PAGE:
On the day of the prom, Mr. Hand shows up at Spicoli’s house and tutors him as payback for having wasted 8 hours of his time during the school year. After the tutoring session, Jeff wonders if there’s a kid like him in Mr. Hand’s class every year. He also wonders if he’ll pass U.S. History. Mr. Hand tells him not to worry and that he’ll probably “squeak by.”
At the end of the movie, it is revealed that at some point in the future he saved Brooke Shields from drowning, and was rewarded with a large amount of money. He then blew it all by hiring Van Halen to play at his birthday party.
Reflecting on this year, one of the most significant events in the business world was the news that Facebook was going public. On the day of the initial public offering, CEO Mark Zuckerberg showed up on Wall Street wearing a hooded sweatshirt, a far cry from the room full of suits he was speaking to. Some took it as a sign of disrespect. Others came to his defense, saying that he was just being himself.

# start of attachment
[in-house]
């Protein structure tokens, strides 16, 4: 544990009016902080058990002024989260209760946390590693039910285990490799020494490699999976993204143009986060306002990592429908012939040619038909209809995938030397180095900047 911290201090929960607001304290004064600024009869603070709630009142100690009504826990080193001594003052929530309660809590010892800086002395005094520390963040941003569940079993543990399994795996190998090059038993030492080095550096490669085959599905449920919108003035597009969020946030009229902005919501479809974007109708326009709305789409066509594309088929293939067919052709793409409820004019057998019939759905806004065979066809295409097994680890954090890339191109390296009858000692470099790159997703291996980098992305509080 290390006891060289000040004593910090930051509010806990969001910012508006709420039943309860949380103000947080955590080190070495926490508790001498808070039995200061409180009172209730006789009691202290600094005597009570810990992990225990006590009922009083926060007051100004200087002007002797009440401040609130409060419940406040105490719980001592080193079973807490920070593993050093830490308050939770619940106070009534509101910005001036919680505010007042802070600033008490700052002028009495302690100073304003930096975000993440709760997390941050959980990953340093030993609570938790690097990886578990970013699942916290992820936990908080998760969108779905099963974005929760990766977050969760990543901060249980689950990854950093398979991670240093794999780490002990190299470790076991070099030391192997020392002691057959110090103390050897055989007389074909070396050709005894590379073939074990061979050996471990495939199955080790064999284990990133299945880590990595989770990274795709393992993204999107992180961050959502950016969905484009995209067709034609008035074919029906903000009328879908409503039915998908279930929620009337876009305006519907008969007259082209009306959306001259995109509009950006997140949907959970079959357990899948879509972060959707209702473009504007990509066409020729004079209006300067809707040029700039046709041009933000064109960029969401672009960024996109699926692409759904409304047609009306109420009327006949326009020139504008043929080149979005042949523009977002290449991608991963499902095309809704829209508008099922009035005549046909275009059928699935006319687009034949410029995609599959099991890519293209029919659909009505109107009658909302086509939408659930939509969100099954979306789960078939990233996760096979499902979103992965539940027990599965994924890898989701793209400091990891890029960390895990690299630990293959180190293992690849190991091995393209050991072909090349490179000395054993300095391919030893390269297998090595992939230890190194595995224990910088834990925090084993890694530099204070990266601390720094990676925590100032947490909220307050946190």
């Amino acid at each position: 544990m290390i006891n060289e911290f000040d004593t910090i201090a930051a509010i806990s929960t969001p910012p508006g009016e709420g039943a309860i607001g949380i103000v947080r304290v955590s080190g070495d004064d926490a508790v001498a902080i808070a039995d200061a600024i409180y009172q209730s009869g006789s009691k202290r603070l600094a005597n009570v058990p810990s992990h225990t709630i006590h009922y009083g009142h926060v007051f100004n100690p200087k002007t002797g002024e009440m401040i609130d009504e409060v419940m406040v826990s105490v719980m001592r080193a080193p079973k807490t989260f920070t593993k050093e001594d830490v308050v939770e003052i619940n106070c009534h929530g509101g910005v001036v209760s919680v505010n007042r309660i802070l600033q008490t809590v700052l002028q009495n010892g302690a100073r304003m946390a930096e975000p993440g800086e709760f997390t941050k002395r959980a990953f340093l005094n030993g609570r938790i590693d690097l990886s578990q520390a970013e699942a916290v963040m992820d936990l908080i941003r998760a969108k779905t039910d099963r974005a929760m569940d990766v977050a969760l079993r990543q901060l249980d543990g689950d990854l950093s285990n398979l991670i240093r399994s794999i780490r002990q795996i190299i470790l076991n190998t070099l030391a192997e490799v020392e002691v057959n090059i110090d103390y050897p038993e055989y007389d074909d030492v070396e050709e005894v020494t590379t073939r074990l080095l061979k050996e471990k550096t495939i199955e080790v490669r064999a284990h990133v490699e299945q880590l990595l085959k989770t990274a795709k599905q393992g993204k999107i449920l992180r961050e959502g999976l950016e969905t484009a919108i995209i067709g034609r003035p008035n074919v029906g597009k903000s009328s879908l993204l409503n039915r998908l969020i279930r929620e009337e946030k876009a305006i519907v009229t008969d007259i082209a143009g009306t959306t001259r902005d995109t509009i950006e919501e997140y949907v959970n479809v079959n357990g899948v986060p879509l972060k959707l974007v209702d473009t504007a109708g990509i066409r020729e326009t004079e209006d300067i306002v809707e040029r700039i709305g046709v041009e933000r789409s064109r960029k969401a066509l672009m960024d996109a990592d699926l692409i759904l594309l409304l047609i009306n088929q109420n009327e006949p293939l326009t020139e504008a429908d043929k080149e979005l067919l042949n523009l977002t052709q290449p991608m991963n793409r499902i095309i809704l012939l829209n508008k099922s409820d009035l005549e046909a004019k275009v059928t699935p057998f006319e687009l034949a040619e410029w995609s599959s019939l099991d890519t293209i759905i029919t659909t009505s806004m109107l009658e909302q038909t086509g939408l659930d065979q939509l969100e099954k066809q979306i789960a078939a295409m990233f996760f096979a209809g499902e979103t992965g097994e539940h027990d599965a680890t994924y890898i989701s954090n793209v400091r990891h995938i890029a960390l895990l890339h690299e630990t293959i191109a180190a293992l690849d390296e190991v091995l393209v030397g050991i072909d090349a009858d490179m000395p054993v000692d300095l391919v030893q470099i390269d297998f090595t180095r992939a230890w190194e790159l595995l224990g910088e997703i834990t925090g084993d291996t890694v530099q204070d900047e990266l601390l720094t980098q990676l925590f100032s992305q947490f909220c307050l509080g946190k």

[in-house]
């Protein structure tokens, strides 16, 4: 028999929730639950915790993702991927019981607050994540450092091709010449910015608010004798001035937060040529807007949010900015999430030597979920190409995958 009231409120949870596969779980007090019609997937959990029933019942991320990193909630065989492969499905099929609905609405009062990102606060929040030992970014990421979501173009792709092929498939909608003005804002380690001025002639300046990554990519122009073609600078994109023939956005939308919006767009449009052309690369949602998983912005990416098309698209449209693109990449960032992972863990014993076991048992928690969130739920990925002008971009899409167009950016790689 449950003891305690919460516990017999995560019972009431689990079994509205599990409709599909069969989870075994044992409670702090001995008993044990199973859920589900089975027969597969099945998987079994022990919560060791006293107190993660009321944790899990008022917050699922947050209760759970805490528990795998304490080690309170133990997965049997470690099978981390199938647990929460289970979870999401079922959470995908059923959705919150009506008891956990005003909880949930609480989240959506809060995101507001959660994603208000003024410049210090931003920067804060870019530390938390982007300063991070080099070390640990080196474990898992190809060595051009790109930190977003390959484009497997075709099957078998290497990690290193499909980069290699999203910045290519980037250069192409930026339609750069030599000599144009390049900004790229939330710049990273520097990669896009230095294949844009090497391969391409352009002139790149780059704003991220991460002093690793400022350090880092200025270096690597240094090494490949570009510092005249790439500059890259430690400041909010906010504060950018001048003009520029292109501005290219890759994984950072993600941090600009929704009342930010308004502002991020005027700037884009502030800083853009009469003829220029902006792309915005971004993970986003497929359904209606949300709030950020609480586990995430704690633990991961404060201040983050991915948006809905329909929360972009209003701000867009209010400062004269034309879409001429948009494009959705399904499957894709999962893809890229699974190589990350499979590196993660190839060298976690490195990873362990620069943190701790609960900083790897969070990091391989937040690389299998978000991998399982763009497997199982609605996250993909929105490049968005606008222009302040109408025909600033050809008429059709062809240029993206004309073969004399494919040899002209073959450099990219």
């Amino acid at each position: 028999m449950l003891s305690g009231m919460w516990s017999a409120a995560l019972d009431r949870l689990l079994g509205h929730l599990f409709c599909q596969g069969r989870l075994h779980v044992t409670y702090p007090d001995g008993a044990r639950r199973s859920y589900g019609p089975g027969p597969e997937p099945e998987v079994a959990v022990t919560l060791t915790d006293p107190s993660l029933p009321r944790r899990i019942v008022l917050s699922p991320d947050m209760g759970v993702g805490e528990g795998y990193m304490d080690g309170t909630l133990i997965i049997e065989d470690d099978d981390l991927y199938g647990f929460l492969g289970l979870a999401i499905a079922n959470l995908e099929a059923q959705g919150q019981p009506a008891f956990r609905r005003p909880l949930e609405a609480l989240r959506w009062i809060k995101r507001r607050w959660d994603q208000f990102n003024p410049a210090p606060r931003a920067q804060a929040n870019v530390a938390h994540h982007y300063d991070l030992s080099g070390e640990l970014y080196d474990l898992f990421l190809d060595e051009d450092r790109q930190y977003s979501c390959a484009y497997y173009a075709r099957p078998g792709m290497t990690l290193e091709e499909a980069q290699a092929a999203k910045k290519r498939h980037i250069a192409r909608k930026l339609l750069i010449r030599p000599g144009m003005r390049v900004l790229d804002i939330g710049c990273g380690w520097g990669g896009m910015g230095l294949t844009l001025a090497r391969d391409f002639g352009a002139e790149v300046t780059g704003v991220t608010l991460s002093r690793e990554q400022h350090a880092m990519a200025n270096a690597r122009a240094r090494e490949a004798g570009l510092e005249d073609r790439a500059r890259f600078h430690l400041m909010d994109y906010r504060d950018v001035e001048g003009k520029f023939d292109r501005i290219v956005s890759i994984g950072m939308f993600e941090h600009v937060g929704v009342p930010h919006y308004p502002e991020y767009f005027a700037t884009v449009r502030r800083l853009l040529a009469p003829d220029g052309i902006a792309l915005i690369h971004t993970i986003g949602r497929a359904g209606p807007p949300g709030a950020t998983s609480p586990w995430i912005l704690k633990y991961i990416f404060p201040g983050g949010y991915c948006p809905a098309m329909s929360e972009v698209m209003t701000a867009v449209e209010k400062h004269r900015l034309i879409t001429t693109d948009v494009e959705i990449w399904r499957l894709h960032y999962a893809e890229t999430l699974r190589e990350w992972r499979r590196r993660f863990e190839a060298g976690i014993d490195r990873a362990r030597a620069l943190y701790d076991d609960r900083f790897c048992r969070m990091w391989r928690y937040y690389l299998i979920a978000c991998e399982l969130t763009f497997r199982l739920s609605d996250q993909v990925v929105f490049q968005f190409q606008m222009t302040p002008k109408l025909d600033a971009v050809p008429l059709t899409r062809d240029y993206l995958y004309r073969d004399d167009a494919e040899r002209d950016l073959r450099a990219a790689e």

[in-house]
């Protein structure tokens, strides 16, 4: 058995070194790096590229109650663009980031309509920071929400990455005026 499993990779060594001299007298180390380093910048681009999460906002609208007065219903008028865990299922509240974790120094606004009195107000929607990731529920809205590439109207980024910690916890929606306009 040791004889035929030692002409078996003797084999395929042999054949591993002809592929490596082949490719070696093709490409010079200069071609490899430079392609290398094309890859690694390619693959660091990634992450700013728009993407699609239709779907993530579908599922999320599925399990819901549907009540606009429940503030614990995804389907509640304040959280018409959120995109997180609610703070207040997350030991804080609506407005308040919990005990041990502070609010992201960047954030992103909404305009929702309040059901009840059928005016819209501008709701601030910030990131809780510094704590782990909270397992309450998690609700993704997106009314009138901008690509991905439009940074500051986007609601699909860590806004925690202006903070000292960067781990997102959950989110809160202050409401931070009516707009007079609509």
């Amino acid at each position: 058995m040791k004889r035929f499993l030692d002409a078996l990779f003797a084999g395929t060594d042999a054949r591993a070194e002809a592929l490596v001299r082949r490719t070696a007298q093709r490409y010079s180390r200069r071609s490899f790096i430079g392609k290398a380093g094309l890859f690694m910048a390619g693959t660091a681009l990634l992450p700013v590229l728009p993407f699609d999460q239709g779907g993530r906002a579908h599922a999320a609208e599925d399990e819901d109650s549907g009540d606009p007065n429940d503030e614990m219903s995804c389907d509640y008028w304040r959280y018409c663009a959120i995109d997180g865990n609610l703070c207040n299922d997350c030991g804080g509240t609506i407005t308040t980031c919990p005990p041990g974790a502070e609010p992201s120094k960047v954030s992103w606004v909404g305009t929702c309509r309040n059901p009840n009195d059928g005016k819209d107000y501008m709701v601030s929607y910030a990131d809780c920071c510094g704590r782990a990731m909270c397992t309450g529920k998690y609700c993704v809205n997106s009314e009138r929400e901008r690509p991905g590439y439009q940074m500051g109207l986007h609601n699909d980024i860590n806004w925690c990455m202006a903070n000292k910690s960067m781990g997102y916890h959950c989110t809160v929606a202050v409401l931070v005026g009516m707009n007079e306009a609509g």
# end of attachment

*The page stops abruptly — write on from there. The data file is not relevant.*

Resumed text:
Zuckerberg’s fashion choice on that day was another symbolic representation of the differences between East and West within the US. The East Coast is the Old Guard: Suits, suits and more suits. Boston, New York, DC…it doesn’t matter. Business attire is business attire, and people fall in line.
The West Coast, on the other hand, has a very strong entrepreneurial culture. A quick look at some of the world’s most successful “new” companies in the past two decades—Google, Yahoo, eBay, Apple, Microsoft, Amazon and of course Facebook—shows that they all call the West Coast home. (Granted, Facebook started in Boston, but since it has been a corporation it has been in the Silicon Valley).
When you go to work for someone else, you submit to their corporate culture. But when you create your own business, you call the shots. Walk through the offices of any of those companies above, and it’s clear that these companies (with the debatable of Microsoft) were built by a new breed of entrepreneur.
The concept of wearing shorts to work in offices featuring bright green or yellow or orange walls is foreign to most on the East Coast, but commonplace in the West. And in his choice of hoodie for his big wall street debut, Zuckerberg stayed true to that, for better or worse.